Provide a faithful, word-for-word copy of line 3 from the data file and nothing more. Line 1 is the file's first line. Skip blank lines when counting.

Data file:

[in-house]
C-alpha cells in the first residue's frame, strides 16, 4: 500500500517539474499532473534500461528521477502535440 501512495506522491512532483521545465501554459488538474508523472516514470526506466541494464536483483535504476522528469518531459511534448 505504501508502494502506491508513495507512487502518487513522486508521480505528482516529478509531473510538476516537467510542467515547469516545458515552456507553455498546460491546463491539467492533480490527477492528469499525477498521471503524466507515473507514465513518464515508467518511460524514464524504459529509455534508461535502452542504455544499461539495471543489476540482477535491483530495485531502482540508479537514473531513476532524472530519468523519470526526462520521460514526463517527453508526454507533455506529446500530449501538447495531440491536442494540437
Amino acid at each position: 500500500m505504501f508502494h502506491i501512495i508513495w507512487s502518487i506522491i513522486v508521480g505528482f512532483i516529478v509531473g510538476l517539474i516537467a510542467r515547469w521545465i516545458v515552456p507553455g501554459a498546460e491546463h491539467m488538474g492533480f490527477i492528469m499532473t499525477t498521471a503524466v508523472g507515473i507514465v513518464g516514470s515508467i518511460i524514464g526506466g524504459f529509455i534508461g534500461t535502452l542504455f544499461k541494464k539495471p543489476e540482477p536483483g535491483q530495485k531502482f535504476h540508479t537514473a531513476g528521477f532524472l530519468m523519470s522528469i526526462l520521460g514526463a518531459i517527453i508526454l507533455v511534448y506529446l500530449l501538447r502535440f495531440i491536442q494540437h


Amino acid at each position: 500500500m505504501f508502494h502506491i501512495i508513495w507512487s502518487i506522491i513522486v508521480g505528482f512532483i516529478v509531473g510538476l517539474i516537467a510542467r515547469w521545465i516545458v515552456p507553455g501554459a498546460e491546463h491539467m488538474g492533480f490527477i492528469m499532473t499525477t498521471a503524466v508523472g507515473i507514465v513518464g516514470s515508467i518511460i524514464g526506466g524504459f529509455i534508461g534500461t535502452l542504455f544499461k541494464k539495471p543489476e540482477p536483483g535491483q530495485k531502482f535504476h540508479t537514473a531513476g528521477f532524472l530519468m523519470s522528469i526526462l520521460g514526463a518531459i517527453i508526454l507533455v511534448y506529446l500530449l501538447r502535440f495531440i491536442q494540437h